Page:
The city deployed more than a thousand emergency snow laborers across the five boroughs on Tuesday to shovel crosswalks and bus stops.
Larry Troy, a supervisor with the Department of Sanitation, said they’re also trying to tackle those curbside slush lakes.
"We’ve had that heavy slush a couple of days ago. The flooding was tremendous, so we started moving snow from around the catch basins, so we can open things up so it can flow safely," Troy said.
Sekou Salaam traveled from Newark, NJ to join a crew working on Houston Street. He was hacking at the ice, and working up a sweat.
"It’s actually good exercise, in case you’re not in shape. You won’t be able to get through it unless you are," he said. "But for the most part it's hard to get the ice up, it's very hard."
The laborers are hired by the day, and will be out as needed throughout the rest of the winter. They're paid $12 an hour, with overtime pay kicking up to $18. The Department of Sanitation said the workers are evenly distributed throughout the city, although a map of 311 snow removal calls suggests the problem is worse in the outer boroughs.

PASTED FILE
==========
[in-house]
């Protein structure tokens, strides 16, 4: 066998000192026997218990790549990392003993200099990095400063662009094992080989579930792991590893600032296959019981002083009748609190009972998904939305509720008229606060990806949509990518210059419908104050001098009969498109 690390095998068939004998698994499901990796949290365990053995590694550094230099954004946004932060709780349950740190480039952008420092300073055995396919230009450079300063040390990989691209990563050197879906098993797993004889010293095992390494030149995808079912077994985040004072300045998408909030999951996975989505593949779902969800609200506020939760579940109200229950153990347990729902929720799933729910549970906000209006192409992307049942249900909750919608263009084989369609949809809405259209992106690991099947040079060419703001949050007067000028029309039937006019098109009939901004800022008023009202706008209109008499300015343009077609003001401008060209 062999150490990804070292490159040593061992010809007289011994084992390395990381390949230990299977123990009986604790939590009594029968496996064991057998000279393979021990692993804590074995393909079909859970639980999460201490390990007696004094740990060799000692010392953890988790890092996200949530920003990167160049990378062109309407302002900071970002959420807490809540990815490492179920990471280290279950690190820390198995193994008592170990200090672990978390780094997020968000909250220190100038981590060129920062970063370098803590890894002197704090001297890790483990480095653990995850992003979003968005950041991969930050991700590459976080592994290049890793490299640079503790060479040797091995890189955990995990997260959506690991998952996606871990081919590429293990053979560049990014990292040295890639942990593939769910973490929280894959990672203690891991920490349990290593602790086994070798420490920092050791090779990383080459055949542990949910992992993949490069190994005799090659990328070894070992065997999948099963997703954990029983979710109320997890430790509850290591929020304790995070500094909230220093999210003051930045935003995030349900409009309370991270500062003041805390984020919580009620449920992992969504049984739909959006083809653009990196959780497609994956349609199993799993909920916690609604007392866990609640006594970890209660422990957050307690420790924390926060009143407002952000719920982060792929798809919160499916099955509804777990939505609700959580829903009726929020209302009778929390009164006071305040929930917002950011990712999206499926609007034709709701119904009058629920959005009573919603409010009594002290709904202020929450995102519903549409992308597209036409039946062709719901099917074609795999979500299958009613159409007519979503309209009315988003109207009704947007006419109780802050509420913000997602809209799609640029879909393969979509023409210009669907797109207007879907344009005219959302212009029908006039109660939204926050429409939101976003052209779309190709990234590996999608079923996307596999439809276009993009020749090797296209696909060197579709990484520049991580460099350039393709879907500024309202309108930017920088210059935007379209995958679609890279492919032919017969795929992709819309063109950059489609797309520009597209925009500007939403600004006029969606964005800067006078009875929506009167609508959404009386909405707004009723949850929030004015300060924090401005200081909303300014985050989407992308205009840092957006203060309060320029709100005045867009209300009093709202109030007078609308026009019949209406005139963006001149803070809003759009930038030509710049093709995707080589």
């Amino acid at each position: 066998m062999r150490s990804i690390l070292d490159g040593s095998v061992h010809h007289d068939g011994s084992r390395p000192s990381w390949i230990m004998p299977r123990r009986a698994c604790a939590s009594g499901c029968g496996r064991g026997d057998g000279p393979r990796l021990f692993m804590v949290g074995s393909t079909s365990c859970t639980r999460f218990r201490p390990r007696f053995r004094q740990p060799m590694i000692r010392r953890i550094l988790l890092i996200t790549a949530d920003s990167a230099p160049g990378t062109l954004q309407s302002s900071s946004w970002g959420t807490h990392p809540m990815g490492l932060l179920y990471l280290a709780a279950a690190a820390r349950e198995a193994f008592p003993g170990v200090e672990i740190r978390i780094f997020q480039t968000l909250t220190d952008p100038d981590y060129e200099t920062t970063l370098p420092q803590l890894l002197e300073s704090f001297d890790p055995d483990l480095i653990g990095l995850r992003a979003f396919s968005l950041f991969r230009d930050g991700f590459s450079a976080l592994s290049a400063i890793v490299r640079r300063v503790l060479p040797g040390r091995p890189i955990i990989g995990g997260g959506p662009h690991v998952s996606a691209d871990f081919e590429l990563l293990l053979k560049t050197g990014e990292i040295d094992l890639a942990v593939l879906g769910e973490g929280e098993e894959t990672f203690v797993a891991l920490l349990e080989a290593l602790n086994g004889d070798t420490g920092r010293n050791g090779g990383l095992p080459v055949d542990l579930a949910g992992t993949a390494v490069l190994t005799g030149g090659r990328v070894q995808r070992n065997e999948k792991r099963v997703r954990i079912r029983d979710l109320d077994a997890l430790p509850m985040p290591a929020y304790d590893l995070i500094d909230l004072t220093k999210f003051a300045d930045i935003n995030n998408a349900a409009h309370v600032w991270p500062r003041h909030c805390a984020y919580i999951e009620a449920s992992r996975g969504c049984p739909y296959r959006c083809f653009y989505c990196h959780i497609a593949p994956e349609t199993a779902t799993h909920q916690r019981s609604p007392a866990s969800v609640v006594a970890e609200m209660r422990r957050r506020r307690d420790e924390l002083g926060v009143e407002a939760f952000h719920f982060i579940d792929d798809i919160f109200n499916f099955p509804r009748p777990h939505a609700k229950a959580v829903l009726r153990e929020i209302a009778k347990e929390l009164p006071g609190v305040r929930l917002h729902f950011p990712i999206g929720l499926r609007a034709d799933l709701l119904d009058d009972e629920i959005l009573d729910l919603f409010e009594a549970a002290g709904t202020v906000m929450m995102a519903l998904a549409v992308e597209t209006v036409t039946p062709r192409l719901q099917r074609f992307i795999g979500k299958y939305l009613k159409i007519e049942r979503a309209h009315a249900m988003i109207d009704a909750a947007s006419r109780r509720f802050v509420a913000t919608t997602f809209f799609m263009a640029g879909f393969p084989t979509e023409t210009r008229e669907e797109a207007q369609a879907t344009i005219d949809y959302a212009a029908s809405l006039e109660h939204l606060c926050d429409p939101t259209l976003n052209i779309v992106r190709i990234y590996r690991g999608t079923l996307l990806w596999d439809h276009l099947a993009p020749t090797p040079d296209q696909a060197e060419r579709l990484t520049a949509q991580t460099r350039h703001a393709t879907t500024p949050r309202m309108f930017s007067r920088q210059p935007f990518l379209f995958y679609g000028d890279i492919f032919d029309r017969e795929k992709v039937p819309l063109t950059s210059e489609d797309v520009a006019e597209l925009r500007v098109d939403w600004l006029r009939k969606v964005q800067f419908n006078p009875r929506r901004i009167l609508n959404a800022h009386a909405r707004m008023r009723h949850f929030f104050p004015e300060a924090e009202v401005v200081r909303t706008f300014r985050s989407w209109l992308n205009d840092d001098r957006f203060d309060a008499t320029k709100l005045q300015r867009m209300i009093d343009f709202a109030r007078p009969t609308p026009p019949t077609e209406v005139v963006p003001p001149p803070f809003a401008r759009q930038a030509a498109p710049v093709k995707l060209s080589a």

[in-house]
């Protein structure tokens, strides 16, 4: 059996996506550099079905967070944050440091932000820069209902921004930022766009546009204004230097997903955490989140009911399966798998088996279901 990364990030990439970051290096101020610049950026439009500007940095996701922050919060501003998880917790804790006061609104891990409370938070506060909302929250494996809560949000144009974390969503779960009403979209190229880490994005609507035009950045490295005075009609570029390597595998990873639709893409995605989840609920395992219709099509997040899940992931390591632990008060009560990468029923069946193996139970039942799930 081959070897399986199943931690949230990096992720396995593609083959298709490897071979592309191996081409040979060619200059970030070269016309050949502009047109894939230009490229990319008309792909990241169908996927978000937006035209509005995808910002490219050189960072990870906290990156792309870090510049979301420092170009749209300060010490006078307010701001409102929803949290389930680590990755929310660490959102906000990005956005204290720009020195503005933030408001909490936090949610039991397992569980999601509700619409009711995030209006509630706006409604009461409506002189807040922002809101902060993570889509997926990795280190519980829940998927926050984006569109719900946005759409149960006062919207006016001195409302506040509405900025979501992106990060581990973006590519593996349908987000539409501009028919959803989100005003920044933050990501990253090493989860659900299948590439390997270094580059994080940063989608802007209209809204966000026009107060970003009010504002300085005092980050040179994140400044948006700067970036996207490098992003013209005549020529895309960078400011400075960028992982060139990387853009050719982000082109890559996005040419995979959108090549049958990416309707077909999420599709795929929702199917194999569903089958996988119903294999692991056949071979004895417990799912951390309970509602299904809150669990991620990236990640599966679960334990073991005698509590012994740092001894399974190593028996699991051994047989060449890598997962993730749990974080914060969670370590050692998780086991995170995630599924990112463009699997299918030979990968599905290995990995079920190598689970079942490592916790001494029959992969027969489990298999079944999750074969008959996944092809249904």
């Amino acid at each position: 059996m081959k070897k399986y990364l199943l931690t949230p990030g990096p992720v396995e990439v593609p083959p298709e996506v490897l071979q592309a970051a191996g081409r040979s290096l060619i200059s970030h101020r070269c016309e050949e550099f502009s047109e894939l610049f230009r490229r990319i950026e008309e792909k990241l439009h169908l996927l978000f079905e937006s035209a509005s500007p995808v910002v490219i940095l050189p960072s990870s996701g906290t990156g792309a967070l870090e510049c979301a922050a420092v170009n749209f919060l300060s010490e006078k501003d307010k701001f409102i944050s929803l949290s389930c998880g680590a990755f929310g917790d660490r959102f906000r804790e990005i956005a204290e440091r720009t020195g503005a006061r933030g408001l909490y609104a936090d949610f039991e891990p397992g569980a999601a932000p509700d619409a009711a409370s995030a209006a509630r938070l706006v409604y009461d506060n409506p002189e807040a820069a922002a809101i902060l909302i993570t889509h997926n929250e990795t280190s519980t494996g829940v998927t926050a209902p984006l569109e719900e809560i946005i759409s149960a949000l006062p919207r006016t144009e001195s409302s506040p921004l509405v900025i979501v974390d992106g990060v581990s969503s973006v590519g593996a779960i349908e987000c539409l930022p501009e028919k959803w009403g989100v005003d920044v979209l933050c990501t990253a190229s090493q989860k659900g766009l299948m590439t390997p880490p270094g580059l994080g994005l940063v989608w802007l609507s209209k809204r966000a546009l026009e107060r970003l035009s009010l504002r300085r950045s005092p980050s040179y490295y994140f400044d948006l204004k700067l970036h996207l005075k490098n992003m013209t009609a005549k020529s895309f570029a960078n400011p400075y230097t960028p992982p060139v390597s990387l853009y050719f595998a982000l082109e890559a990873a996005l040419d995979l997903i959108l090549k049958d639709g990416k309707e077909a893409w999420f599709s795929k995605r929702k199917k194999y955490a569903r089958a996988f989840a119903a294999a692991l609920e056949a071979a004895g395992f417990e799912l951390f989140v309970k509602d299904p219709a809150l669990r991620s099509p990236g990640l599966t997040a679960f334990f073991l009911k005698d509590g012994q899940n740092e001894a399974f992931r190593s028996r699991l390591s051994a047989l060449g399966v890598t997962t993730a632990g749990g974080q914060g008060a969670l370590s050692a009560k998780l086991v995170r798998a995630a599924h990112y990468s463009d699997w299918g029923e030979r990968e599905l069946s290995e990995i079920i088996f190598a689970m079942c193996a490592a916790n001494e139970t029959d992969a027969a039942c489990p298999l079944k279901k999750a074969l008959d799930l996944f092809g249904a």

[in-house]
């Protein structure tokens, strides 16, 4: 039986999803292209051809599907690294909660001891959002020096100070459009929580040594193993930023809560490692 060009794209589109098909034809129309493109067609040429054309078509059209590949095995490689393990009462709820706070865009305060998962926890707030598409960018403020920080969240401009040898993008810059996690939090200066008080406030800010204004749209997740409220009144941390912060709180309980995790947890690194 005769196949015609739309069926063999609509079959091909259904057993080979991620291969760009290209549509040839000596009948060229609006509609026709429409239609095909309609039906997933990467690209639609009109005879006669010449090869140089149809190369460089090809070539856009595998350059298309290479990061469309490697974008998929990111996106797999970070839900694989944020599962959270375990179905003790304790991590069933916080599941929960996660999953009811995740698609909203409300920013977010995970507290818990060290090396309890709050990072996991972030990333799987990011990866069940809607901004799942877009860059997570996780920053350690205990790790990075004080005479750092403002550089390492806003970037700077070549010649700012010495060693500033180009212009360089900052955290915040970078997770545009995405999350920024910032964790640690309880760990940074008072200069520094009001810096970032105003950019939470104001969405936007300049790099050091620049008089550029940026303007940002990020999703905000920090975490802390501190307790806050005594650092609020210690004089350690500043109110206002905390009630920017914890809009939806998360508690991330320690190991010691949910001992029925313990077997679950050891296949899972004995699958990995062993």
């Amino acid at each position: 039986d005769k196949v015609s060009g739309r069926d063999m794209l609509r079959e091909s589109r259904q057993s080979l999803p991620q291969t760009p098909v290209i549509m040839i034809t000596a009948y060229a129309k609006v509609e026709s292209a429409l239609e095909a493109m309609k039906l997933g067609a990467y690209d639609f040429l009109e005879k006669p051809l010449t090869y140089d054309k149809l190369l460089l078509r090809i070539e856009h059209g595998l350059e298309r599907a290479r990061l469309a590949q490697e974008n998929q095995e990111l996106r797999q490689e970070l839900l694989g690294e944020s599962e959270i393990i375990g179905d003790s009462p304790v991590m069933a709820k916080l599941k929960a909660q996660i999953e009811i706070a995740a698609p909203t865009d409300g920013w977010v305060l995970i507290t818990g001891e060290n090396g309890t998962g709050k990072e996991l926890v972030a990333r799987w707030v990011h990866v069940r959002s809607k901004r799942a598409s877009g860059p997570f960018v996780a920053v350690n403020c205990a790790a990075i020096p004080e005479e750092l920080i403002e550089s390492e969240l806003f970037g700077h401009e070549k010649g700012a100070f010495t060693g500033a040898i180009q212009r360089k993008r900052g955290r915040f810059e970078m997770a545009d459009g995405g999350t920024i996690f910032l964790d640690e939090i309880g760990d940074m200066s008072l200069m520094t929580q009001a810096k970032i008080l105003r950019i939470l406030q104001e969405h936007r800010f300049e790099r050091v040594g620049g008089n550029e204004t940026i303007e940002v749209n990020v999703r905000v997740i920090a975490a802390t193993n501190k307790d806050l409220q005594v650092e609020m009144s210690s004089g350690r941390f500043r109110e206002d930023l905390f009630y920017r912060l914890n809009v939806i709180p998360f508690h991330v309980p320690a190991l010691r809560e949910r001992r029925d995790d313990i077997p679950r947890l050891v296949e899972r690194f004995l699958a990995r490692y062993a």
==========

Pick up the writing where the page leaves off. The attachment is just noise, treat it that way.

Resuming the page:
Meanwhile, Brooklyn Councilman David Greenfield is floating a plan to charge property owners if the city must shovel their sidewalks for them. Currently, they can be fined $100 if the sidewalks are left untouched, but that fine doesn’t clear the snow. Under Greenfield’s proposal, city workers would do the shoveling and charge homeowners $250 or more for the service. The bill has yet to be formally introduced in the council.